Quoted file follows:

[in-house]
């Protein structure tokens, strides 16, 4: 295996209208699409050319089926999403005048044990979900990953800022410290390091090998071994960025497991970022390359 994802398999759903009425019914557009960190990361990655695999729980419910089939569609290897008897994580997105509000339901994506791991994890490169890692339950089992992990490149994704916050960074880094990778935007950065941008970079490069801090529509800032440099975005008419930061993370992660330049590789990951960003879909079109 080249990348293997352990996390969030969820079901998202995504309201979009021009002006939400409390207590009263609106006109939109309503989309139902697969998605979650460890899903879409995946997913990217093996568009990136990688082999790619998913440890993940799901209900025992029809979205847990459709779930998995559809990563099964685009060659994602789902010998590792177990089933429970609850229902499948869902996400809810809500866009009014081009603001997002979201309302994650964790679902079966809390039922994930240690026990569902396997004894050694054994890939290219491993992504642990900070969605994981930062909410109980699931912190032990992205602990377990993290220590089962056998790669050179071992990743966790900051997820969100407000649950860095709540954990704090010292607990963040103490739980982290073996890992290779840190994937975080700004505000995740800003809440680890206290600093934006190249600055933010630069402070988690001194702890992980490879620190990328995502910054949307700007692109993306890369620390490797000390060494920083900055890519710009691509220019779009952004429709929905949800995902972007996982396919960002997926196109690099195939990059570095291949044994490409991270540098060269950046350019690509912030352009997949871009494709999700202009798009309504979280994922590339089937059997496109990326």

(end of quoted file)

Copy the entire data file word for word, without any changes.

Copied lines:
[in-house]
């Protein structure tokens, strides 16, 4: 295996209208699409050319089926999403005048044990979900990953800022410290390091090998071994960025497991970022390359 994802398999759903009425019914557009960190990361990655695999729980419910089939569609290897008897994580997105509000339901994506791991994890490169890692339950089992992990490149994704916050960074880094990778935007950065941008970079490069801090529509800032440099975005008419930061993370992660330049590789990951960003879909079109 080249990348293997352990996390969030969820079901998202995504309201979009021009002006939400409390207590009263609106006109939109309503989309139902697969998605979650460890899903879409995946997913990217093996568009990136990688082999790619998913440890993940799901209900025992029809979205847990459709779930998995559809990563099964685009060659994602789902010998590792177990089933429970609850229902499948869902996400809810809500866009009014081009603001997002979201309302994650964790679902079966809390039922994930240690026990569902396997004894050694054994890939290219491993992504642990900070969605994981930062909410109980699931912190032990992205602990377990993290220590089962056998790669050179071992990743966790900051997820969100407000649950860095709540954990704090010292607990963040103490739980982290073996890992290779840190994937975080700004505000995740800003809440680890206290600093934006190249600055933010630069402070988690001194702890992980490879620190990328995502910054949307700007692109993306890369620390490797000390060494920083900055890519710009691509220019779009952004429709929905949800995902972007996982396919960002997926196109690099195939990059570095291949044994490409991270540098060269950046350019690509912030352009997949871009494709999700202009798009309504979280994922590339089937059997496109990326």